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Connecticut Commuters Complain As They Brace For Larger Train Fare Hike

John Beaver said commuters will have no choice but to accept a proposed five percent fare hike. He's pictured at the Noroton Heights train station. Photo Credit: Frank MacEachern
Pair of trains meeting at Noroton Heights train station in Darien. Photo Credit: Frank MacEachern

FAIRFIELD COUNTY, Conn. -- A plan to increase train fares on Metro-North drew a mixed reaction at a pair of train stations Tuesday.

Poll
Do you agree with the state's plan to raise train and bus fares to help balance the DOT budget?
Final Results Voting Closed

Do you agree with the state's plan to raise train and bus fares to help balance the DOT budget?

  • Yes, we all have to help
    9%
  • No, this fare hike 'came out of nowhere'
    91%

While waiting at the Noroton Heights train station to catch an afternoon train into Manhattan, John Beaver said there was little that ordinary train riders can do to fight the proposal from Gov. Dannel Malloy and the Connecticut Department of Transportation.

"Five percent is not going to make you drive," Beaver said. "Five percent is not going to change your commuting habit. It's just going to make you a little more angry."

Metro-North riders will have to dig a little deeper into their pockets after the state announced a plan Friday to raise train fares 5 percent across the board later this year to help balance the DOT budget.

They also proposed a 25-cent increase in CTTransit bus fares, from $1.50 to $1.75.

The increases are set to go into effect on Dec. 1 and would generate about $5.9 million in new revenue.

"These are not decisions anyone takes lightly, but are nevertheless necessary to avoid significant reductions in service," Malloy wrote in a letter to the legislative leaders. "I believe we should let this be a reminder as to what happens when transportation funding is cut -- our economy suffers, and because our systems deteriorate, consumers face higher costs and lose more time in traffic."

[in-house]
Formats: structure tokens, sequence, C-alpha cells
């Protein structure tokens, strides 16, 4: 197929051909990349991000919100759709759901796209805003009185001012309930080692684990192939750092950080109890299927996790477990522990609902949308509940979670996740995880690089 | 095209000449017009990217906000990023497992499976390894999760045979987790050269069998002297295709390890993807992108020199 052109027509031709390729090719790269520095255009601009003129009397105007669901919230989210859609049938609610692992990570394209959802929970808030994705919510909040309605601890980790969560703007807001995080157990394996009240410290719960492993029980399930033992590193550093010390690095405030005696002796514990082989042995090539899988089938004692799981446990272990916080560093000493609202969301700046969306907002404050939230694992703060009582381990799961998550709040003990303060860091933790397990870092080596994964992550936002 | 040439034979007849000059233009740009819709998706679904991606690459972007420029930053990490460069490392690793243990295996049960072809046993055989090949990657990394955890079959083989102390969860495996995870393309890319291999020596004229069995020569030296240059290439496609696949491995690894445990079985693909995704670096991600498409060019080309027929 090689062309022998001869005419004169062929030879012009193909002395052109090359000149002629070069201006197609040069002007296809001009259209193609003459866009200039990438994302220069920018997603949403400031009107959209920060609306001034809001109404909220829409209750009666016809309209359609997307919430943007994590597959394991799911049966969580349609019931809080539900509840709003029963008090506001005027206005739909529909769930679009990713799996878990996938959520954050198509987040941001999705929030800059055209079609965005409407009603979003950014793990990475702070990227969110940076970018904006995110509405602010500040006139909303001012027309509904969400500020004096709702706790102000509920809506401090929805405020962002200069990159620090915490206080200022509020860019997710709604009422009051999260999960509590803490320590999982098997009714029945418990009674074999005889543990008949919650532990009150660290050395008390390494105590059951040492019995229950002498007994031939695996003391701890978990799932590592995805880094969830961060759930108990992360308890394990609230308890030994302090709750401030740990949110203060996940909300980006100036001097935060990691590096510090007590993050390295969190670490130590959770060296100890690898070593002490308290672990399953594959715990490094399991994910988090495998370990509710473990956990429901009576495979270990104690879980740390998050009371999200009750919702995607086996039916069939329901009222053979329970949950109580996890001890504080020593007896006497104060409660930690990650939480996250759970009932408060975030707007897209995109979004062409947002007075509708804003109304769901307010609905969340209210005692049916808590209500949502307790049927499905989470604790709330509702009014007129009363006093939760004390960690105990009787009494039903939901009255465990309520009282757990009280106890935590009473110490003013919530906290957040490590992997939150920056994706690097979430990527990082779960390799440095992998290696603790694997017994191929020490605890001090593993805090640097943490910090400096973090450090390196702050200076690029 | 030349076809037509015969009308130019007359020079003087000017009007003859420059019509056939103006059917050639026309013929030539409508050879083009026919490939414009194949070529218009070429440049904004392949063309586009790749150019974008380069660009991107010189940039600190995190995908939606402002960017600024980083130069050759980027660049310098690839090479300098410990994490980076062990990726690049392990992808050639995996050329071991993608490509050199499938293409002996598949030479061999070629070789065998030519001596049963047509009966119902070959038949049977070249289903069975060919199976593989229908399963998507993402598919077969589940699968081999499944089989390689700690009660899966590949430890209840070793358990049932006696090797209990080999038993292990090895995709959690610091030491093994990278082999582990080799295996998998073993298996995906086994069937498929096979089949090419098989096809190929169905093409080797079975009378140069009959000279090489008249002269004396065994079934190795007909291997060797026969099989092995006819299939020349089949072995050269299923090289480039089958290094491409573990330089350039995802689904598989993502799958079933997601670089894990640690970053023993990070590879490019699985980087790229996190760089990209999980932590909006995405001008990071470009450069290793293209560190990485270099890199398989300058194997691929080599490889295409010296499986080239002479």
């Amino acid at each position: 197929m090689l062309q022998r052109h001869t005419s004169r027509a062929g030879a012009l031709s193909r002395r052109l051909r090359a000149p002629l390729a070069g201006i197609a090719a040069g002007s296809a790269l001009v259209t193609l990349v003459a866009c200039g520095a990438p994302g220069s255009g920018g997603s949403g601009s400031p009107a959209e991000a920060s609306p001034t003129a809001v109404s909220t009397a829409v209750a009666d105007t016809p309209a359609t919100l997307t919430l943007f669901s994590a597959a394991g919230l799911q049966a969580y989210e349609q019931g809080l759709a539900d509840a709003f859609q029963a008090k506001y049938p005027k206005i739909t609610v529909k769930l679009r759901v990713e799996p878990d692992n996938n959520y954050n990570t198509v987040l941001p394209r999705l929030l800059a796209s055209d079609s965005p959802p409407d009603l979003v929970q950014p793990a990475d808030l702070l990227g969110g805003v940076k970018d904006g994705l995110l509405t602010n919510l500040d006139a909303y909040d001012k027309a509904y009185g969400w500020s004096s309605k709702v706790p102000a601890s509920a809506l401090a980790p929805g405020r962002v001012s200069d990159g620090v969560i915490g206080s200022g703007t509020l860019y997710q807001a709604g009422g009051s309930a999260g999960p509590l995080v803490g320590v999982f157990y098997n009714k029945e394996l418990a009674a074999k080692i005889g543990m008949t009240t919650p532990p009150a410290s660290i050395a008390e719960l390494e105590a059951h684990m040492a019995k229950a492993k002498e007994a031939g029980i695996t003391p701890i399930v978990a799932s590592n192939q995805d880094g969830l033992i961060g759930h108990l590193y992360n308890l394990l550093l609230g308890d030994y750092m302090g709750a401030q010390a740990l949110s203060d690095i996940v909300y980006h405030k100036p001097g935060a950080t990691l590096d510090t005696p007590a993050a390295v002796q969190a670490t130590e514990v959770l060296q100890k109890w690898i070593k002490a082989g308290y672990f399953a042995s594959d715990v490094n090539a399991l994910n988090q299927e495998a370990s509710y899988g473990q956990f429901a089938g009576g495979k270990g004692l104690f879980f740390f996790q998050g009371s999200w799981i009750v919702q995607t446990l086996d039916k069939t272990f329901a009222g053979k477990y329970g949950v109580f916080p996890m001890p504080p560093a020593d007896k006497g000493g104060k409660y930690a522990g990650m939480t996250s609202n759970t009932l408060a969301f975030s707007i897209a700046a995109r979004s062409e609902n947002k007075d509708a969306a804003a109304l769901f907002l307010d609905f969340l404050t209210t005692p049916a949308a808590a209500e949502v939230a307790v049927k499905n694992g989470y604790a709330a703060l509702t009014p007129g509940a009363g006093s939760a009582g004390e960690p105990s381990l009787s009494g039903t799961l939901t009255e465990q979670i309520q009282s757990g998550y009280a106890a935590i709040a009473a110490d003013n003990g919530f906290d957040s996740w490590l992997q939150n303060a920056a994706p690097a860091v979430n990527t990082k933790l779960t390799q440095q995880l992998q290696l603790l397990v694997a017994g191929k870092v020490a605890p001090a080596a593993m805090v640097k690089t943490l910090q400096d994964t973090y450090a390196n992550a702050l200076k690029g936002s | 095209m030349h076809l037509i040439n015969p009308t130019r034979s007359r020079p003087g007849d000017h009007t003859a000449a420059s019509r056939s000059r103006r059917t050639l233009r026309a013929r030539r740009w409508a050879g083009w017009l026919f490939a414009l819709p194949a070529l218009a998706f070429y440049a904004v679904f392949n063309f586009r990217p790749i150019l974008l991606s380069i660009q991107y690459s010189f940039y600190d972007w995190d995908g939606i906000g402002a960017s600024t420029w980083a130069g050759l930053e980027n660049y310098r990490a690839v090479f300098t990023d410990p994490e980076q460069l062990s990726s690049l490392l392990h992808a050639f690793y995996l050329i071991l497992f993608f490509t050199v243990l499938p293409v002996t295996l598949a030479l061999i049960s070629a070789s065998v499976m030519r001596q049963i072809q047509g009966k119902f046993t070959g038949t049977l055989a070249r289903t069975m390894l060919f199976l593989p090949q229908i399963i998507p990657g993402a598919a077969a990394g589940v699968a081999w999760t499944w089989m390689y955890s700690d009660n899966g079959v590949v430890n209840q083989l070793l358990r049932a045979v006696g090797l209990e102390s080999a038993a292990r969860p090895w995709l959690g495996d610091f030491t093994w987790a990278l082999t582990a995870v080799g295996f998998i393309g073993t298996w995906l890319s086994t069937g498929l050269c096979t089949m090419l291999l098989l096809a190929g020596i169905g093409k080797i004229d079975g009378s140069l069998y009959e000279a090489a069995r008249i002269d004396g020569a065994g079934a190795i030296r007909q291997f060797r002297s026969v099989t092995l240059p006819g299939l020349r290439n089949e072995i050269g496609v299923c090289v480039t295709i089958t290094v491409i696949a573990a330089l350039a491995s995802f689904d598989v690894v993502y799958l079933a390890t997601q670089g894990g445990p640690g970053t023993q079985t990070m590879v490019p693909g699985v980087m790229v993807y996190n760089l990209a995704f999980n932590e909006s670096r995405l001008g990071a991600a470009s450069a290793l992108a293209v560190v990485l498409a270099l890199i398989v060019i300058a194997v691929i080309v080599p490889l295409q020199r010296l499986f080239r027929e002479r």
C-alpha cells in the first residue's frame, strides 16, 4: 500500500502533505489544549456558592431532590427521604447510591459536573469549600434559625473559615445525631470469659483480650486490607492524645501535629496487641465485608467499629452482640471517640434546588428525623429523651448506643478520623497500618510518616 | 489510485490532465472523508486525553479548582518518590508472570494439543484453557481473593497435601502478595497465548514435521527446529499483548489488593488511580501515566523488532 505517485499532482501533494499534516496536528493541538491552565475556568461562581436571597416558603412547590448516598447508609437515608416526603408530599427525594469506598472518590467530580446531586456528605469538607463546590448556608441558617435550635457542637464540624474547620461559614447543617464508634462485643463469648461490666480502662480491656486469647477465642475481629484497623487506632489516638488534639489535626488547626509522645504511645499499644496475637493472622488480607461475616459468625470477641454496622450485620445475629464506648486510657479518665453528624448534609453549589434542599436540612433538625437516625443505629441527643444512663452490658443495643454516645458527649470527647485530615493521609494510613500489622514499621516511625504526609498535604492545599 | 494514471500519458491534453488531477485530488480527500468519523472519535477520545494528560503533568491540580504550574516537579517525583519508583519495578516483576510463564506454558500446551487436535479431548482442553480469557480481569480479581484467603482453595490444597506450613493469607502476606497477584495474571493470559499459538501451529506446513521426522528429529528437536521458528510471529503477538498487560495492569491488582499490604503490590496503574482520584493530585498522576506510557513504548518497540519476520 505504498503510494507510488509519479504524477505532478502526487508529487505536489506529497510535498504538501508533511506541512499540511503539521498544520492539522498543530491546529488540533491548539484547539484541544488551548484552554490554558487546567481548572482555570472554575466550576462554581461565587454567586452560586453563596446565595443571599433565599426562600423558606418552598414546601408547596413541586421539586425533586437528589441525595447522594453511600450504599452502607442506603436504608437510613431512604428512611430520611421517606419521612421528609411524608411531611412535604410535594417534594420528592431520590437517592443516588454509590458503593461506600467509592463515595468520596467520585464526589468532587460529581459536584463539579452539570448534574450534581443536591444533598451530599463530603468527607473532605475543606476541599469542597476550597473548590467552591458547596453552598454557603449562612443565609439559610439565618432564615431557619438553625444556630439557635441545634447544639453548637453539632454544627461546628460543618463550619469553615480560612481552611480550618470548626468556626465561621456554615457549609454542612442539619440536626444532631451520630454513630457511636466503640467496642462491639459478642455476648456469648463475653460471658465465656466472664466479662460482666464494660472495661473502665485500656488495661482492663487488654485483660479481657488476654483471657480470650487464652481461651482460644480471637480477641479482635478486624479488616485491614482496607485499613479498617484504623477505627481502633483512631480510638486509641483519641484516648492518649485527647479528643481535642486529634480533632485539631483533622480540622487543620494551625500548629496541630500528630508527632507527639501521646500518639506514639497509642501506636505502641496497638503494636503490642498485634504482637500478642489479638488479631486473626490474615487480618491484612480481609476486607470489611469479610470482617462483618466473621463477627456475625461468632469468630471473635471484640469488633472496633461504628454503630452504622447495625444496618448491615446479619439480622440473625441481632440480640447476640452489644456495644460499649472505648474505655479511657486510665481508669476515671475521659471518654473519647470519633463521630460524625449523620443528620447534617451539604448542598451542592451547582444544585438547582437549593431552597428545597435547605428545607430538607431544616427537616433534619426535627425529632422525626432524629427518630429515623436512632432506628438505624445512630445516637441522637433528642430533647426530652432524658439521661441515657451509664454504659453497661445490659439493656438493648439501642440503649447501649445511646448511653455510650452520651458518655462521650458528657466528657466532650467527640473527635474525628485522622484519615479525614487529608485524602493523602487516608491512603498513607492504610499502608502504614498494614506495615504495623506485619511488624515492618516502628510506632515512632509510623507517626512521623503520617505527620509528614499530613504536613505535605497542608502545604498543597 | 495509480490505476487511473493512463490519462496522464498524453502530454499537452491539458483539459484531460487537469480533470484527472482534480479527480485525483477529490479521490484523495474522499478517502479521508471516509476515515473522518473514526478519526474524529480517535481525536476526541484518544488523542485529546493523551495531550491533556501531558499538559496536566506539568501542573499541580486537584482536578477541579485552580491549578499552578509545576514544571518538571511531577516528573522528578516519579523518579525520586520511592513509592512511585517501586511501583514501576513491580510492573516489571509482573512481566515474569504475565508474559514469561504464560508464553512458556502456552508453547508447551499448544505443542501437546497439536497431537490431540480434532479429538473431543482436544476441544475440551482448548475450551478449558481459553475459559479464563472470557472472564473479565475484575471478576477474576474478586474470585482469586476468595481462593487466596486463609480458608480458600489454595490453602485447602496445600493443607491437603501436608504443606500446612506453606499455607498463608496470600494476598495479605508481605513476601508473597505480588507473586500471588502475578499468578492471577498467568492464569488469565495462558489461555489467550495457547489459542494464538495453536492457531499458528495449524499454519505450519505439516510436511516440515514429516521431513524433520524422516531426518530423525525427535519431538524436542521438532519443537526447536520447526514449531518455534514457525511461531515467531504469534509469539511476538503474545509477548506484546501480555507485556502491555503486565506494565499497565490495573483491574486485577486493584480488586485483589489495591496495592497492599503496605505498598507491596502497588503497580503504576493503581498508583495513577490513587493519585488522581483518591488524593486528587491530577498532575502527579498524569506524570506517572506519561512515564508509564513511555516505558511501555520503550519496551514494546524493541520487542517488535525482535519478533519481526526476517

Though he said train riders will pay up, Beaver questioned the railroad's labor costs.

"These conductors, they are making either $100,000 or close to $100,000 per year — come on — collecting tickets? This stuff should all be automated," Beaver said.

"The actual service, Metro-North service is fantastic, relative to New Jersey or Long Island, man this thing works," he said in praise of the train service in Connecticut. "Very rarely are you ever late."

At the South Norwalk train station, a Trumbull resident who gave only his first name was noncommittal about the hike.

Tim, a former Darien resident, had been a regular commuter into New York City but that ended when his job as a software engineer was cut. Tim was waiting to catch a train to go home after a job interview.

He said there was little that could be done about the increases and said it was something he could live with.

"I'm not really happy about it, but I'm not really opposed to it," Tim said. "It's not a whole lot, but it is something."

The fare hikes are part of a plan to close a nearly $37 million cut in the DOT budget. The plan also makes cuts across the boards to go with the 5 percent fare increase on Metro-North's New Haven Line, including on the New Canaan, Danbury and Waterbury branches, and on Shore Line East.

The increase would be combined with a 1 percent previously scheduled fare increase that covers the purchase of the new M-8 rail cars.

Another $7.2 million would be saved by closing under-used ticket windows at the Greenwich, South Norwalk and Bridgeport stations.

Click here to read more about the fare hikes along with other budget-balancing items on the Daily Voice.

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